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For only $39.99 you’ll get one of the most flawless iPad accessories ever created. This 2011 Macworld Best of Show winner was designed to be used not just at your desk or on a table, but also on your lap while kicking back on the sofa or laying in bed.
Another Apple 1 and a Twiggy Macintosh were recently up for auction
UPDATE: Cult of Mac has learned that the Apple 1 did sell after the auction closed. Read more here. —–
Markets rise and markets fall – that’s true for stocks, real estate, tulips, etc. That’s also true with vintage computers – though even in a down market there’s still some money to be made.
At an auction in Germany held on Saturday November 16, a working Apple 1 – from the first batch of 50 units made – did not receive any bids. Nor did a restored Lisa 1, with dual Twiggy floppy disk drives. But a prototype Twiggy Mac, one of only two known working units, sold for €25,000 ($33,725), quite possibly the highest price ever paid for a vintage Macintosh.
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The Twiggy Macintosh running early MacPaint software (photo: Auction Team Breker)
Auctions for rare Apple equipment have attracted a lot of attention the past few years, with prices for the Apple 1 going as high as an astounding $671,000! Another Apple 1 is going up for auction in Germany next month on November 16, but in addition a very different rare Apple item will be on the same auction block. One of only two known working Twiggy Macs in the world is going up for sale.
Twiggy Macs were prototype versions of the original Macintosh and used a proprietary 5.25-inch floppy disk drive, instead of the 3.5-inch disk which ultimately shipped with the system in 1984. All Twiggy prototypes were ordered destroyed by Steve Jobs – and long thought lost – but the last couple of years have seen an eventful rediscovery of this piece of Macintosh history. Now one can be yours – if the price is right.
Apple may have just released OS X Mavericks and made it available to all for free, but it comes with a major flaw that you may not have noticed: it doesn’t run MacPaint… or MacDraw. But don’t worry — thanks to James Friend, you can run Mac OS 7 (System 7) — complete with MacPaint and MacDraw — right in your web browser.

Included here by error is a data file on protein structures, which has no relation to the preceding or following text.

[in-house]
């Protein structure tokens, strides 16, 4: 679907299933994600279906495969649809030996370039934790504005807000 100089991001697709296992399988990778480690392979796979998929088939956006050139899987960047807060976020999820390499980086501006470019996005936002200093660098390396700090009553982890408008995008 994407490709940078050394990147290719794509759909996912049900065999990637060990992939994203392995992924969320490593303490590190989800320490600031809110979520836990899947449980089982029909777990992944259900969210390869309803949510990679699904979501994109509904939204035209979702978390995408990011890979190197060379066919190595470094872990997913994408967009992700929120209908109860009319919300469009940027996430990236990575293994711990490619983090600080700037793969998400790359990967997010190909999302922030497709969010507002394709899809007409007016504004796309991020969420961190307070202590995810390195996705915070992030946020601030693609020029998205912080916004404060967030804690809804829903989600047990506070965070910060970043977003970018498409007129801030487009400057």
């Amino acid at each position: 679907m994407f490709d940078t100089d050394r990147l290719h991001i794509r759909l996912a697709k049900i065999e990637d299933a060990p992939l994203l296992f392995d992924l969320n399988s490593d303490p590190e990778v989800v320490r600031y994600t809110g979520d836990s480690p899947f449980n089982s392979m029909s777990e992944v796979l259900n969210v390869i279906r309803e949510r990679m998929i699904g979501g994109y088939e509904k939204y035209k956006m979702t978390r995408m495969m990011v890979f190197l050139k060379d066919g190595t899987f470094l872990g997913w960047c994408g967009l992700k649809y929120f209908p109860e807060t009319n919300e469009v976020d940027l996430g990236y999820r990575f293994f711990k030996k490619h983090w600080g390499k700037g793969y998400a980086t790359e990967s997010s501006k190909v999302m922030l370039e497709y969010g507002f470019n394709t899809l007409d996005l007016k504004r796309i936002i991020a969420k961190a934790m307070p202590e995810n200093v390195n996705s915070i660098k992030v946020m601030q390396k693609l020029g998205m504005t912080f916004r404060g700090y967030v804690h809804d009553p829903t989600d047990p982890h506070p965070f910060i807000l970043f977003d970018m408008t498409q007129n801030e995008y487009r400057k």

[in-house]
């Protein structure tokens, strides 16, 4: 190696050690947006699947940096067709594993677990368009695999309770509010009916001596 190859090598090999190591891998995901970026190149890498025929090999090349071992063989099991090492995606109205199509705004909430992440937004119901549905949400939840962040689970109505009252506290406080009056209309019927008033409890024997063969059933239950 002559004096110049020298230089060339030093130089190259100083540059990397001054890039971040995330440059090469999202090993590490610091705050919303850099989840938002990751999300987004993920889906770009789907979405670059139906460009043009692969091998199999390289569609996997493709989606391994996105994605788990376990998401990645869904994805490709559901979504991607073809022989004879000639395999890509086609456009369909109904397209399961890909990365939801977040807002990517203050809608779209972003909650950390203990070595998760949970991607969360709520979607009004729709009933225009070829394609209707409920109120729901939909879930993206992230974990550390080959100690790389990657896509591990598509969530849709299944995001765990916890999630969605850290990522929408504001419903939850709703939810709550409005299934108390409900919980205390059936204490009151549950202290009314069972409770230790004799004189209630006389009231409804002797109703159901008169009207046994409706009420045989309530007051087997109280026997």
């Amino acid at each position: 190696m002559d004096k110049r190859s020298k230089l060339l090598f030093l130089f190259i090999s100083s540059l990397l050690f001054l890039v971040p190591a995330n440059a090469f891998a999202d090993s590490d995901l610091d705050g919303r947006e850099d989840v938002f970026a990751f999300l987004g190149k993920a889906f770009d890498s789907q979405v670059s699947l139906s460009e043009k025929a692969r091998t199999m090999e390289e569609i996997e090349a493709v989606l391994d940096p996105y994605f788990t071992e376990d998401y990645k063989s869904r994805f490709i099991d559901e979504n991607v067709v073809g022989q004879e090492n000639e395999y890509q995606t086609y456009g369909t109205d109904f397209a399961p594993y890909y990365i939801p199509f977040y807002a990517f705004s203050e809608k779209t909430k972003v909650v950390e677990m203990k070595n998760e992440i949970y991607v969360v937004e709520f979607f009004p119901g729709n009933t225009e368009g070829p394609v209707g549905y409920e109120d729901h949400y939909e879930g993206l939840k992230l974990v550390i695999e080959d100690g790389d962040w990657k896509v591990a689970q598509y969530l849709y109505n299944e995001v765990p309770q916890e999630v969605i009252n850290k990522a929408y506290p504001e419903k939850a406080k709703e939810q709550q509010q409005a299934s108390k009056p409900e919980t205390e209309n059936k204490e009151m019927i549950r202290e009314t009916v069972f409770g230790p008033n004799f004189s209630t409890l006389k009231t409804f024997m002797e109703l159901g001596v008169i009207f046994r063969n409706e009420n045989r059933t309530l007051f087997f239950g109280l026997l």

Veteran Apple employees gather around a resurrected Twiggy Mac (photo: Jonathan Zufi, Shrine of Apple)
It was an impromptu family reunion whose RSVP list grew rapidly. In celebration of the recent rebirth of two prototype Twiggy Macs, many legends of Cupertino relived memories and reconnected with old friends in a private party held at the Computer History Museum in Mountain View, CA.
Attendees, many of whom held Apple badge numbers in the single or double digits, included (among others) Steve Wozniak, Andy Hertzfeld, Daniel Kottke, Chris Espinosa, Guy Kawasaki, Jerry Manock, Terry Oyama, Larry and Patti Kenyon, Rod Holt, Randy Wigginton and Wendell Sander. The soiree was arranged by longtime Apple employee Dan Kottke and Gabreal Franklin, former president of Encore systems and owner of one of the resurrected Twiggy Macs.
Apple’s venerable alumni laughed and reminisced with each other while playing with the rare prototype, commenting on early aspects of the design and who did what. “It’s got an hourglass cursor,” Andy Hertzfeld said. “I don’t remember that. Hey, I wrote that. It seems slow to me.”
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As the popularity of the Mac grows, so does the probability of malware and viruses being created and spread for the platform. Gone are the days where one can say that the Mac is not susceptible to these sorts of threats.
It’s the little details that often matter more than you think, and that holds true when it comes to design. So when you’re creating a new work, why wouldn’t you want to have as many tools at your disposal to help you make those little details shine? That’s where this Cult of Mac Deals offer comes in.
A Steve Jobs doll towers over this 1/3 scale mini Macintosh. (All photos: John Leake)
It stands shorter than a Steve Jobs doll. It can be held in the palm of your hand. It runs System 6, and elicits squeals of delight from vintage Mac fans.
It is the Smallest Mac in the World.
Hot on the heels of the news of the world’s oldest working Macintosh comes a breakthrough of much more modest proportions. John Leake, co-host of the RetroMacCast, has created what may be the world’s smallest working Macintosh using a Raspberry Pi computer, PVC, some off-the shelf parts and a Mac emulator running under Linux. He calls it “Mini Mac.”
Why? As Leake writes on his blog, “this is one those ‘because I can’ projects with no practical use – my favorite kind!”